Meet: Shannon Orr

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Five years ago, I was wandering in my own creative wasteland, of my own making. Creativity used to be a lush vivid experience, full of imagination color and fun. At that time though the very idea of making anything was stressful and lackluster. There seemed to be so many other creative people online having magical vibrant lives. Mine looked and felt terribly gray in contrast and I felt trapped and uninspired. 
 
I've learned a few things since then, but two are the most important and have helped propel my own creative expedition back into the world of color, texture, and life. The first lesson was that I had to choose to see the sunshine in my life. Choosing to find joy in small things like frost, fall leaves, raindrops, and laughter made a huge and daily adjustment to my point of view. The second lesson was that I needed to take the time to explore new ways to share my work. Finding joy and choosing to share, rather than keep my artwork to myself was so liberating.
 
Years previous I had learned to quilt and a friend suggested that I should explore fabric design, but my background was in architecture, not textiles and I just put it in the back of my mind. Naively, I didn't realize fabric and surface design was a career. I just assumed most things with any pattern on them were the result of in-house designers.
 
At the time we lived in New Hampshire and winters were so long and dark and cold. Just to get outside I started drawing and photographing flowers, trees, houses, and household items. Just getting in the daily practice of putting pen to paper helped me to let go of old ideas that I wasn't an artist and accept that although I'm not a fine artist, I'm a doodler and a lover of all the colors. I still draw and paint on a daily basis, I take a camera everywhere, and try to use every little down moment I can to doodle.  In 2014 and several sketchbooks later I felt like I had enough doodles, and really ought to find something to do with them all. It was time to make surface patterns.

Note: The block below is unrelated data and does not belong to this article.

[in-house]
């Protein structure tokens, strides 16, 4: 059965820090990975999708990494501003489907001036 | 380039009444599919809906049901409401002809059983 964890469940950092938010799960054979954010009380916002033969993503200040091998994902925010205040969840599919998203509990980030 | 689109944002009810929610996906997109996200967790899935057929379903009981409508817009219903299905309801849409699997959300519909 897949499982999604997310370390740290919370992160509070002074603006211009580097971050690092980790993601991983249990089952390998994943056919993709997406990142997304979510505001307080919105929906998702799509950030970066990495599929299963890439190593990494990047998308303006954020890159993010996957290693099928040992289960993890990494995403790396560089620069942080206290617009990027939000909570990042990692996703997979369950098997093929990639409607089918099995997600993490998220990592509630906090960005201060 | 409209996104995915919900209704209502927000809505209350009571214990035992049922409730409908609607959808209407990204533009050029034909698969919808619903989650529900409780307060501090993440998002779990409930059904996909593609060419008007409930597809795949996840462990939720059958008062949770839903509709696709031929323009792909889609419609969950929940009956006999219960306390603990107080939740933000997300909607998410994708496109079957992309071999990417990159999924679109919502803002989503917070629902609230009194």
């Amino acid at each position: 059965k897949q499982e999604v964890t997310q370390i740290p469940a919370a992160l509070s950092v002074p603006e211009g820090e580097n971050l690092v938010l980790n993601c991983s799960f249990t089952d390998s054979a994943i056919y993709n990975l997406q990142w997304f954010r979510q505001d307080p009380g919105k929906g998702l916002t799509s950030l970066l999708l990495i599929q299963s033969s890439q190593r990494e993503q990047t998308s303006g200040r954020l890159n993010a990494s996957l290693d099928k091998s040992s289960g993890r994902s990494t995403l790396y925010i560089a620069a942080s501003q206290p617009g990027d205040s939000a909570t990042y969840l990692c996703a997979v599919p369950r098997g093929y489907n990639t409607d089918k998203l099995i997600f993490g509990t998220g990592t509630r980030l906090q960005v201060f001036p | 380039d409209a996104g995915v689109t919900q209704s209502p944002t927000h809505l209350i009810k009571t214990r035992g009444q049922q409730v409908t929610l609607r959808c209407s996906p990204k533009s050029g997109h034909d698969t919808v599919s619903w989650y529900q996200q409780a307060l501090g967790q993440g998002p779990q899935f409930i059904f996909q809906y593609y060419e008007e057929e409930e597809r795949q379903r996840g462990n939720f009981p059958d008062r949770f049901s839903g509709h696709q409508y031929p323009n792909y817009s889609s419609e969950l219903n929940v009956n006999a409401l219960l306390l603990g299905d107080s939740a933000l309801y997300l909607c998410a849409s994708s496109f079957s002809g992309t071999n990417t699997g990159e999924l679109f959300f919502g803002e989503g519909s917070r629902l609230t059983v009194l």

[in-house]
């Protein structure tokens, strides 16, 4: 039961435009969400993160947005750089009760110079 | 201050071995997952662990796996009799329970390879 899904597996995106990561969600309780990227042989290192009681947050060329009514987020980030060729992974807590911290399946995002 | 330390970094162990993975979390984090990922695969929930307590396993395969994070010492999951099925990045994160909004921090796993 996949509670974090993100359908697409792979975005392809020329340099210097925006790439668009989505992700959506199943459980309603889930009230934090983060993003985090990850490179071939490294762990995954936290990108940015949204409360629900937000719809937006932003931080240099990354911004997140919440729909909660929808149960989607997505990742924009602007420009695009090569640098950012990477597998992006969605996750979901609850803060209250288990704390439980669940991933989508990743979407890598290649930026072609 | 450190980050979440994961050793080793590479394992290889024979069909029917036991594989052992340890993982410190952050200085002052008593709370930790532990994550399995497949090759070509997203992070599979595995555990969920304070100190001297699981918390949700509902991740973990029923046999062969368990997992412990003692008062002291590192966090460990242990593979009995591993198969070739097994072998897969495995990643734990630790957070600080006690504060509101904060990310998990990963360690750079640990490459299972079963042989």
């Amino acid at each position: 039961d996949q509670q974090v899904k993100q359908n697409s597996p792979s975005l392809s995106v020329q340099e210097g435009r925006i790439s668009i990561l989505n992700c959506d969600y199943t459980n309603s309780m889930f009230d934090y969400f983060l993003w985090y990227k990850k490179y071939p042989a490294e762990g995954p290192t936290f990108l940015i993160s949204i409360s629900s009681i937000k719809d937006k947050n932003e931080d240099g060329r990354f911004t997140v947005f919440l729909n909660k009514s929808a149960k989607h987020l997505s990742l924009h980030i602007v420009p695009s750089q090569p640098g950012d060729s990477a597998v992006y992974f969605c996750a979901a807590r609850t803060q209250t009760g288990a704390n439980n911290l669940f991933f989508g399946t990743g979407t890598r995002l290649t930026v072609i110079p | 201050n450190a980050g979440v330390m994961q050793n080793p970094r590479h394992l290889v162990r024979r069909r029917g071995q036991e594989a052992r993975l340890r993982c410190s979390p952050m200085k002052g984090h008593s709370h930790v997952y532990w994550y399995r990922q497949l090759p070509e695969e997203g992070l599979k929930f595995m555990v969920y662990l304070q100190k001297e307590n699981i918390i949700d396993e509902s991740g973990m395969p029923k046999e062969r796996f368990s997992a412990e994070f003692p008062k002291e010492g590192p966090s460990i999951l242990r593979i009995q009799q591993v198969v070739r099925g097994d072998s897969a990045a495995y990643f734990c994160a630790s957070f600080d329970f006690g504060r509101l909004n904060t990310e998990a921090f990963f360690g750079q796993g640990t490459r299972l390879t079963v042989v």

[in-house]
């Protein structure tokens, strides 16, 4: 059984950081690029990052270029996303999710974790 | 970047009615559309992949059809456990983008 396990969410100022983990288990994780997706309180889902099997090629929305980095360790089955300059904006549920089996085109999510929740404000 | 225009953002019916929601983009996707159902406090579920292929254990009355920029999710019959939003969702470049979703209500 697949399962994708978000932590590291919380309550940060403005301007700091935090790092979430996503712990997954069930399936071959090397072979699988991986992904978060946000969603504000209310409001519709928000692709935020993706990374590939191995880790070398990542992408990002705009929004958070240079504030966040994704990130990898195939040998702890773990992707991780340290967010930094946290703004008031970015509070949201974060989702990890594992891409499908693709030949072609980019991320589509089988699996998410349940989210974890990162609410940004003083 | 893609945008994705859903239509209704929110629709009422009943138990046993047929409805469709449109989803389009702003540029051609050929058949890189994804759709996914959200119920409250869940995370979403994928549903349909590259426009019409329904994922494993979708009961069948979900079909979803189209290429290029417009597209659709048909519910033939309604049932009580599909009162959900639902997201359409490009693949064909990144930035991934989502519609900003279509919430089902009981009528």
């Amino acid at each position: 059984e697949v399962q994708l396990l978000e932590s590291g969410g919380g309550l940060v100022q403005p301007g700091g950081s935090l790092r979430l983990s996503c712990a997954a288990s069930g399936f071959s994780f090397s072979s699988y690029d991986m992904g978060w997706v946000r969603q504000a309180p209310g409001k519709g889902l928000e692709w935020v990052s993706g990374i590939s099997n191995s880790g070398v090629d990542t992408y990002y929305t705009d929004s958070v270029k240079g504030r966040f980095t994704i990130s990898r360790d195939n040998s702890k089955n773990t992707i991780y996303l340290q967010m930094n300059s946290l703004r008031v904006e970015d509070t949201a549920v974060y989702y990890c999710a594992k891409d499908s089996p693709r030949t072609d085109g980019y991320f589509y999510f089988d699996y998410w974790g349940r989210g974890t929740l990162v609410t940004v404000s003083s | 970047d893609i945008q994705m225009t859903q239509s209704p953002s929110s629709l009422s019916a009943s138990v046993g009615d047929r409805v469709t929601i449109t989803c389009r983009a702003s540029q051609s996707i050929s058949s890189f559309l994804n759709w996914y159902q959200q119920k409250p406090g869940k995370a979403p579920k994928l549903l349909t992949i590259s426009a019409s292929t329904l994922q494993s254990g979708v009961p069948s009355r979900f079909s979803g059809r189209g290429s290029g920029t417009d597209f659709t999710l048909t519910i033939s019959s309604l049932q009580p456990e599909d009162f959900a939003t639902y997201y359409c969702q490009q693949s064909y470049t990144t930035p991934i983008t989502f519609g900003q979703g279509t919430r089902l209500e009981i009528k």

I knew how to make an old-school paper repeat pattern from my architecture days, but had never learned Illustrator, which I knew from research was the best way to submit art for licensing. Experience had also taught me no one was ever going to come to me and ask to license my artwork, I needed a portfolio to go to them.
 
There were several classes I had looked at online, but Bonnie's class seemed to be the most approachable. I took it and it cut my learning curve in half! It was so practical and explained how to use the tools of Illustrator that would be the most effective for the results I was looking for. I liked being able to zip back to segments of techniques to practice again and again. I have taught myself many a program, but I felt like taking a class in this case really gave me a head start and a lot of stressful troubleshooting. 
 
So all those years of doodles and ideas caught in sketchbooks were scanned, arranged, colored and organized into themed surface patterns. It took about 6 months of steady work and reworking colors to finish what I felt like was a good body of work. The patterns were then organized into a portfolio which I sent copies off to several quilting fabric manufacturers, and then held my breath. Honestly, I still had a lot of self-doubts and everyone would hate my work, but I had done the work and bravely sent my art out into the world.
 
I feel so fortunate that Moda Fabrics was the company who was the most impressed! They contacted me within the month, and I could hardly contain my excitement! I have always loved their materials and the family feeling they bring to their artists. I have been licensing my art with them for the past three years and will release my third fabric collection with them this spring. 
 
All of the opportunities and experiences that have come my way I fully believe were the results of asking and putting myself and art out into the world. Most of all my creative world is full and colorful and fun again. Keeping my focus on the things that matter most to me and not what everyone else is doing helps me to stay motivated and enjoy every messy minute.